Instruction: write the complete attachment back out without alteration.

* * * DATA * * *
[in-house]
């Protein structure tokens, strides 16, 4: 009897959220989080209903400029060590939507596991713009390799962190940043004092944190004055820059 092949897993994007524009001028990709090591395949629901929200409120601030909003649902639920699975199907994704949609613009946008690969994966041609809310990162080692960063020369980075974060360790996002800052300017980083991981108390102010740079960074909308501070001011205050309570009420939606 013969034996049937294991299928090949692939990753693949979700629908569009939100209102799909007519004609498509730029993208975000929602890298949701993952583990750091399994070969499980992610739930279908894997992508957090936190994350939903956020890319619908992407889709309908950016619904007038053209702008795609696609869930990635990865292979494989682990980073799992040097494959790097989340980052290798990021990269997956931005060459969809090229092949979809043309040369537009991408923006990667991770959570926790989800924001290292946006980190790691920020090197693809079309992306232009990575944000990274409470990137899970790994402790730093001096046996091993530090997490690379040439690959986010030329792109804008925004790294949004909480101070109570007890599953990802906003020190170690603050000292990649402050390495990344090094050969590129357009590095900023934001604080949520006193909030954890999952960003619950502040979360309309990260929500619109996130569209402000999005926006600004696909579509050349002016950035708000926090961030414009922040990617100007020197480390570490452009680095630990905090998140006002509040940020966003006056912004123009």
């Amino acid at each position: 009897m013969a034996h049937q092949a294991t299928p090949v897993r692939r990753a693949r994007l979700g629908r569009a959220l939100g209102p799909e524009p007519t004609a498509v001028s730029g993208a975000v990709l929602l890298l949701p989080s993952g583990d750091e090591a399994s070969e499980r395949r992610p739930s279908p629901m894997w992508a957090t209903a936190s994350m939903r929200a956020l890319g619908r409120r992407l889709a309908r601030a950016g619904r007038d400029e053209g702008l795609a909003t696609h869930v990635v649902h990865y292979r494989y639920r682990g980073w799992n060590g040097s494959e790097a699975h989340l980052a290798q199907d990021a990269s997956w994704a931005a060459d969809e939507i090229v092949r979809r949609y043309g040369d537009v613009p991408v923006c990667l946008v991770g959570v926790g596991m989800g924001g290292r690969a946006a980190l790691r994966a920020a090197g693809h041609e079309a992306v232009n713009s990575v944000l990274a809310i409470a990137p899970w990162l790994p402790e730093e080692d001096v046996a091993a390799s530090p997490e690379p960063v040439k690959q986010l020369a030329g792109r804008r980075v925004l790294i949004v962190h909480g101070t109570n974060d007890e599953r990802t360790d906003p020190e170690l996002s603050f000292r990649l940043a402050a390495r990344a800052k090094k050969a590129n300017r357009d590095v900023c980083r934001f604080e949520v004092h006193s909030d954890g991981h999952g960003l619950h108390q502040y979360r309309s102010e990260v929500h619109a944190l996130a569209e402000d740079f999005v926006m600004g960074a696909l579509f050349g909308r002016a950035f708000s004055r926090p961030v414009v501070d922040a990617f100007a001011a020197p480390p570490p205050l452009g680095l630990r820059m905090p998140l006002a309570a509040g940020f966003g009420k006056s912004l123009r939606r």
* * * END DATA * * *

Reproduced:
[in-house]
């Protein structure tokens, strides 16, 4: 009897959220989080209903400029060590939507596991713009390799962190940043004092944190004055820059 092949897993994007524009001028990709090591395949629901929200409120601030909003649902639920699975199907994704949609613009946008690969994966041609809310990162080692960063020369980075974060360790996002800052300017980083991981108390102010740079960074909308501070001011205050309570009420939606 013969034996049937294991299928090949692939990753693949979700629908569009939100209102799909007519004609498509730029993208975000929602890298949701993952583990750091399994070969499980992610739930279908894997992508957090936190994350939903956020890319619908992407889709309908950016619904007038053209702008795609696609869930990635990865292979494989682990980073799992040097494959790097989340980052290798990021990269997956931005060459969809090229092949979809043309040369537009991408923006990667991770959570926790989800924001290292946006980190790691920020090197693809079309992306232009990575944000990274409470990137899970790994402790730093001096046996091993530090997490690379040439690959986010030329792109804008925004790294949004909480101070109570007890599953990802906003020190170690603050000292990649402050390495990344090094050969590129357009590095900023934001604080949520006193909030954890999952960003619950502040979360309309990260929500619109996130569209402000999005926006600004696909579509050349002016950035708000926090961030414009922040990617100007020197480390570490452009680095630990905090998140006002509040940020966003006056912004123009």
């Amino acid at each position: 009897m013969a034996h049937q092949a294991t299928p090949v897993r692939r990753a693949r994007l979700g629908r569009a959220l939100g209102p799909e524009p007519t004609a498509v001028s730029g993208a975000v990709l929602l890298l949701p989080s993952g583990d750091e090591a399994s070969e499980r395949r992610p739930s279908p629901m894997w992508a957090t209903a936190s994350m939903r929200a956020l890319g619908r409120r992407l889709a309908r601030a950016g619904r007038d400029e053209g702008l795609a909003t696609h869930v990635v649902h990865y292979r494989y639920r682990g980073w799992n060590g040097s494959e790097a699975h989340l980052a290798q199907d990021a990269s997956w994704a931005a060459d969809e939507i090229v092949r979809r949609y043309g040369d537009v613009p991408v923006c990667l946008v991770g959570v926790g596991m989800g924001g290292r690969a946006a980190l790691r994966a920020a090197g693809h041609e079309a992306v232009n713009s990575v944000l990274a809310i409470a990137p899970w990162l790994p402790e730093e080692d001096v046996a091993a390799s530090p997490e690379p960063v040439k690959q986010l020369a030329g792109r804008r980075v925004l790294i949004v962190h909480g101070t109570n974060d007890e599953r990802t360790d906003p020190e170690l996002s603050f000292r990649l940043a402050a390495r990344a800052k090094k050969a590129n300017r357009d590095v900023c980083r934001f604080e949520v004092h006193s909030d954890g991981h999952g960003l619950h108390q502040y979360r309309s102010e990260v929500h619109a944190l996130a569209e402000d740079f999005v926006m600004g960074a696909l579509f050349g909308r002016a950035f708000s004055r926090p961030v414009v501070d922040a990617f100007a001011a020197p480390p570490p205050l452009g680095l630990r820059m905090p998140l006002a309570a509040g940020f966003g009420k006056s912004l123009r939606r």